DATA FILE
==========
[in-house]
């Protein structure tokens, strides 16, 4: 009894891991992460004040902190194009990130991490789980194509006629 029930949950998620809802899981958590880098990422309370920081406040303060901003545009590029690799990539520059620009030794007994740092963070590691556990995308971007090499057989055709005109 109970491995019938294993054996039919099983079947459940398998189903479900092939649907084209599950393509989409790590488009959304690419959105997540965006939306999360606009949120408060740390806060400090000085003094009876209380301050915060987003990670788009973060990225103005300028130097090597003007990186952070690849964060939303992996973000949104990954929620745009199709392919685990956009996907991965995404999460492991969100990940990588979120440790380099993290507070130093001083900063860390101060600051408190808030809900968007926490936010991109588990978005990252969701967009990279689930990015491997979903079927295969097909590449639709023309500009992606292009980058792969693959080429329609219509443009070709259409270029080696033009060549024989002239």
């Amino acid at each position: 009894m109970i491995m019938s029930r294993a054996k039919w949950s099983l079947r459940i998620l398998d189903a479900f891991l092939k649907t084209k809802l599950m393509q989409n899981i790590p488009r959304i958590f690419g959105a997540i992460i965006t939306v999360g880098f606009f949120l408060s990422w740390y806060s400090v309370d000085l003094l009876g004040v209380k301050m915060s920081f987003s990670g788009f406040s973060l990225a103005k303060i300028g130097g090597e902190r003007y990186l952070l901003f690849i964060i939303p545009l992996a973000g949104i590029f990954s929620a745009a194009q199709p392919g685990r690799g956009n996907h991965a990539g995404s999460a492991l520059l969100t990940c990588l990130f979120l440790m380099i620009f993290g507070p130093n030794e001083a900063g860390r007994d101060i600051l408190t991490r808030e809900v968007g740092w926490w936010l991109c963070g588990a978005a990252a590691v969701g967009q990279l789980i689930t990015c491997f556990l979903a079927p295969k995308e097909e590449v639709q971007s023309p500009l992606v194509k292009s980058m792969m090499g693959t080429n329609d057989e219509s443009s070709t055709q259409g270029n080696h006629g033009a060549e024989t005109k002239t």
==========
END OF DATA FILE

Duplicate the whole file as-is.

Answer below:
[in-house]
């Protein structure tokens, strides 16, 4: 009894891991992460004040902190194009990130991490789980194509006629 029930949950998620809802899981958590880098990422309370920081406040303060901003545009590029690799990539520059620009030794007994740092963070590691556990995308971007090499057989055709005109 109970491995019938294993054996039919099983079947459940398998189903479900092939649907084209599950393509989409790590488009959304690419959105997540965006939306999360606009949120408060740390806060400090000085003094009876209380301050915060987003990670788009973060990225103005300028130097090597003007990186952070690849964060939303992996973000949104990954929620745009199709392919685990956009996907991965995404999460492991969100990940990588979120440790380099993290507070130093001083900063860390101060600051408190808030809900968007926490936010991109588990978005990252969701967009990279689930990015491997979903079927295969097909590449639709023309500009992606292009980058792969693959080429329609219509443009070709259409270029080696033009060549024989002239």
């Amino acid at each position: 009894m109970i491995m019938s029930r294993a054996k039919w949950s099983l079947r459940i998620l398998d189903a479900f891991l092939k649907t084209k809802l599950m393509q989409n899981i790590p488009r959304i958590f690419g959105a997540i992460i965006t939306v999360g880098f606009f949120l408060s990422w740390y806060s400090v309370d000085l003094l009876g004040v209380k301050m915060s920081f987003s990670g788009f406040s973060l990225a103005k303060i300028g130097g090597e902190r003007y990186l952070l901003f690849i964060i939303p545009l992996a973000g949104i590029f990954s929620a745009a194009q199709p392919g685990r690799g956009n996907h991965a990539g995404s999460a492991l520059l969100t990940c990588l990130f979120l440790m380099i620009f993290g507070p130093n030794e001083a900063g860390r007994d101060i600051l408190t991490r808030e809900v968007g740092w926490w936010l991109c963070g588990a978005a990252a590691v969701g967009q990279l789980i689930t990015c491997f556990l979903a079927p295969k995308e097909e590449v639709q971007s023309p500009l992606v194509k292009s980058m792969m090499g693959t080429n329609d057989e219509s443009s070709t055709q259409g270029n080696h006629g033009a060549e024989t005109k002239t």